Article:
How to Pull Off a Tilt Shift Effect With Webkit CSS Filters

by on 11th October 2013 with 4 Comments

css tilt shift

Thanks to mobile image editing apps like Instagram, the faux tilt shift fad seems to be at its height. But why should we let iPhones have all the fun? Let’s bust out a tilt shift effect using pure CSS.

In this tutorial, we’ll learn all about the new CSS filters in Webkit and how to implement an image mask in CSS. We’ll then use these techniques for our final tilt shift effect. We’re going to hit on all kinds of crazy stuff so read on and we’ll have some fun.

Sneak Peek

Want to see what we’re building? Jump ahead and look at the demo, then come back and see how to do this yourself.

Demo: Click here to launch.

css tilt shift

Meet Webkit Filters

Over the past few years, CSS has been ever so slowly taking over the areas that we used to turn to Photoshop for: gradients, rounded corners, shadows, etc. Recently, Webkit took a big leap forward in this area with the introduction of CSS image filters.

What if you could alter the saturation, contrast or even blur of an image using pure CSS? The possibilities would be awesome. Prepare yourself, because you can do exactly that with a quick line of code.

Starter Image

We’ll need an image to show off all of the techniques that we’re going to play with, so I grabbed the New York aerial shot below from photographer Nathan Siemers.

css tilt shift

Brightness

Brightness can either accept a percentage (10%) or a decimal (0.1). Zero equals normal brightness so 5% increases the brightness and -5% actually darkens the image.

/*Brightness*/
-webkit-filter: brightness(-5%);
css tilt shift

Blur

The blur filter accepts a pixel value similar to the blur on a box-shadow. The higher the pixel value, the heavier the blur.

/*Blur*/
-webkit-filter: blur(5px);
css tilt shift

Contrast

Contrast accepts a percentage based value. 100% is normal, anything above that adds contrast, anything below decreases contrast.

/*Contrast*/
-webkit-filter: contrast(130%);
css tilt shift

Grayscale

Grayscale allows you to gradually desaturate an image with percentages. 0% is full color, 100% is grayscale. The example below shows our image at 50%.

/*Grayscale*/
-webkit-filter: grayscale(50%);
css tilt shift

Hue Rotate

Hue rotate allows you to shift the hue through the metaphor of a color wheel. You adjust the rotation in degrees with zero being the normal, non-adjusted value.

/*Hue Rotate*/
-webkit-filter: hue-rotate(30deg);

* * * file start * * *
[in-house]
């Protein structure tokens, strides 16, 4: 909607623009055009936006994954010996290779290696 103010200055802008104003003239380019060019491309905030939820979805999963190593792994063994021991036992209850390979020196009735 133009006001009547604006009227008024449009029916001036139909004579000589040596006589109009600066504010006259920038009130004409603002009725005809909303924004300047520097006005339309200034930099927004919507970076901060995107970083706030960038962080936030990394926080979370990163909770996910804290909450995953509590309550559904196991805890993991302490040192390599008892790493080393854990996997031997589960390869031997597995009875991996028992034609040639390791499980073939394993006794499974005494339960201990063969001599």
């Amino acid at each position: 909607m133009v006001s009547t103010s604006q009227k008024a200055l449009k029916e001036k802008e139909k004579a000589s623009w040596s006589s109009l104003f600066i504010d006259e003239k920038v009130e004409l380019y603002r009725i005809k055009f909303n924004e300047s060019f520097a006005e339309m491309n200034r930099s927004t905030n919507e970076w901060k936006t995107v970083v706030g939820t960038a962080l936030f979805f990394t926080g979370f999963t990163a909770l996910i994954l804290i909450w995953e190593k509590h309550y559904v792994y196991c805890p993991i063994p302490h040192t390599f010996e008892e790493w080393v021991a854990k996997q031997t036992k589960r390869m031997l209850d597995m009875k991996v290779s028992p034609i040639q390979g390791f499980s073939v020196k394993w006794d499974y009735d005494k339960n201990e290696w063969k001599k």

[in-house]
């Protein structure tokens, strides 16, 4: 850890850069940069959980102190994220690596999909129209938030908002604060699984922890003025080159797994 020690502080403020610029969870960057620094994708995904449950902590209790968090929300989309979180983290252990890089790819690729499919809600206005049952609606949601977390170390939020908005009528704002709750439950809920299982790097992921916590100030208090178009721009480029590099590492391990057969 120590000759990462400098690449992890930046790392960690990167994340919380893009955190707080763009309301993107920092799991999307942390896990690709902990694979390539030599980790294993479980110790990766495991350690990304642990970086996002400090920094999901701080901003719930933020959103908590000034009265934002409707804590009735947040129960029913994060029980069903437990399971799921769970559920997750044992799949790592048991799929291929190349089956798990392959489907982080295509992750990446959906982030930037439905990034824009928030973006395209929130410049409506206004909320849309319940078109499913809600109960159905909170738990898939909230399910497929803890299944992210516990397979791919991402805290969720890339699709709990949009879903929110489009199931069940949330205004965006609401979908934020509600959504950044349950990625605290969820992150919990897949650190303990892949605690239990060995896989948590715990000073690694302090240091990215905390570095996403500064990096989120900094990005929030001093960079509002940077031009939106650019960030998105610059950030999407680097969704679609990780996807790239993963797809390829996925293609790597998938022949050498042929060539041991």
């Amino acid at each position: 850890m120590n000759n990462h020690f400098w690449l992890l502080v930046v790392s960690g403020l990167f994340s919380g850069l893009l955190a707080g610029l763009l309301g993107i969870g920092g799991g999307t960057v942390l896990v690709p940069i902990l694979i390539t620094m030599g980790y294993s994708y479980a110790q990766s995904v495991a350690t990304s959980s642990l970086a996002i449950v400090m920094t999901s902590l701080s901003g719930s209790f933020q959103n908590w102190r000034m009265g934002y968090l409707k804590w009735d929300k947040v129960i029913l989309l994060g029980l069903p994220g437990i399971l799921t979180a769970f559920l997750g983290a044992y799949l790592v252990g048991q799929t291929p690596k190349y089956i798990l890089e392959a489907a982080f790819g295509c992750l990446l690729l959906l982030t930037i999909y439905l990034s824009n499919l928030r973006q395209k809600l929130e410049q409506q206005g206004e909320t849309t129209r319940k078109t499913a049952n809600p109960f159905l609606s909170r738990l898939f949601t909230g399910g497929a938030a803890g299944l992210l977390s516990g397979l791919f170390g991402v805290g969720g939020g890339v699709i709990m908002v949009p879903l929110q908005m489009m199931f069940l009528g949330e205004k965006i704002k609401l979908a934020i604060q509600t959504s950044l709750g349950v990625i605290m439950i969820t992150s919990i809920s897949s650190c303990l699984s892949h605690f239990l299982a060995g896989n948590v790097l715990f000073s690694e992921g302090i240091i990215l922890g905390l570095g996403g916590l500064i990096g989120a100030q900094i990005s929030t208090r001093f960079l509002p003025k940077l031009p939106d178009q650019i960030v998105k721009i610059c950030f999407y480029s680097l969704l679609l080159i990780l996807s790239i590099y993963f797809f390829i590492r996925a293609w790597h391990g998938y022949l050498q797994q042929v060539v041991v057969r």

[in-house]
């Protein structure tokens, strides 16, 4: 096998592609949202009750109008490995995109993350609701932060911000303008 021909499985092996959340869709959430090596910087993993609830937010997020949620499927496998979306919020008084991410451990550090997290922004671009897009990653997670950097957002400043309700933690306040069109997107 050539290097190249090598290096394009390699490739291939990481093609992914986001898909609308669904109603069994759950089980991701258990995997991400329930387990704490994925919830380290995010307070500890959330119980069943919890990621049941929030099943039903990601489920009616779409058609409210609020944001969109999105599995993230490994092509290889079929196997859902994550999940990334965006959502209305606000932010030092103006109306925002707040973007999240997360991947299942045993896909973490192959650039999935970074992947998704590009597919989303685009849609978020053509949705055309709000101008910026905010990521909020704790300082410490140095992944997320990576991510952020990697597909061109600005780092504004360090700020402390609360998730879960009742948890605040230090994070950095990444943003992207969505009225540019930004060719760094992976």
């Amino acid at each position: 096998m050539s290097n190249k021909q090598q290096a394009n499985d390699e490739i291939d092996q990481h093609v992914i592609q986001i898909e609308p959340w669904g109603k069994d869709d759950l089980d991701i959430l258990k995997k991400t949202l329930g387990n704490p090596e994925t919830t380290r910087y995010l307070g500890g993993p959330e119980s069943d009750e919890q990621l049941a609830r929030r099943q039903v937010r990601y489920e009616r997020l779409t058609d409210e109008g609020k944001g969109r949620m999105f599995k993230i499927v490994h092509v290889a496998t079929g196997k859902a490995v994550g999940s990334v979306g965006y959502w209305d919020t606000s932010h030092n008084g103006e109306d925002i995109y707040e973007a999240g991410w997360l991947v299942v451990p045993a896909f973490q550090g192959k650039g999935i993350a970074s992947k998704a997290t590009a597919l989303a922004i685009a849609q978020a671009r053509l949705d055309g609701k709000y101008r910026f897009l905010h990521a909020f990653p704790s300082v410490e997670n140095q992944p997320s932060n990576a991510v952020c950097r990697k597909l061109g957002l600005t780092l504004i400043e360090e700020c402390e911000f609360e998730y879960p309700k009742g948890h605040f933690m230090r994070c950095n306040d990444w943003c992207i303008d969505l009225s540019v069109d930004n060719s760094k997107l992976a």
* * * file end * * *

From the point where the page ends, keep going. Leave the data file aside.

css tilt shift

Invert

Does exactly what it sounds like it does, accepts a percentage from zero (default) to 100%;

/*Invert*/
-webkit-filter: invert(100%);
css tilt shift

Sepia

Black and white not doing it for you? Add some age with the Sepia filter. Zero percent contains none of the effect, 100% is full power.

/*Sepia*/
-webkit-filter: sepia(100%);
css tilt shift

Browser Support

Currently, there’s not much support for CSS3 filters. According to CanIUse, they should work in Chrome, Safari 6, iOS Safari 6, and Blackberry Browser 10. All of these require the “-webkit” prefix, but to future proof it, you may want to add the others:

-webkit-filter: grayscale(50%);
   -moz-filter: grayscale(50%);
    -ms-filter: grayscale(50%);
     -o-filter: grayscale(50%);
        filter: grayscale(50%);

Step 1: Tilt Shift HTML

Now that we know which CSS filters are available to us, we can begin building our tilt shift demo. To begin, lay out the following HTML in your favorite code editor:

<div class="tiltshift">
  <img src="city.jpg" alt="nyc">
</div>

Basically, just throw the city image that we’ve been using inside of a “tiltshift” div. That’s all the HTML that we need, let’s move onto the CSS.

Step 2: Basic CSS

Now let’s throw down some basic CSS to make the page look nice. We’ll give the background a dark gray color, center the image and give it a basic polaroid effect (drop shadow and thick white border).

body {
  background: #222;
}

img {
  height: 425px;
  width: 640px;
}

.tiltshift {
  background: url(city.jpg);
  height: 425px;
  width: 640px;
  margin: 30px auto;
  border: 10px solid #fff;

  -webkit-box-shadow: 5px 5px 10px rgba(0,0,0,0.8);
          box-shadow: 5px 5px 10px rgba(0,0,0,0.8);
}

The most interesting thing happening here is that I applied a redundant background image (it’s the same as the one we inserted via HTML). Basically, this will have the effect of stacking the HTML version of the image on top of the CSS version. This will allow us to manipulate them separately.

Step 3: Blur the Top Image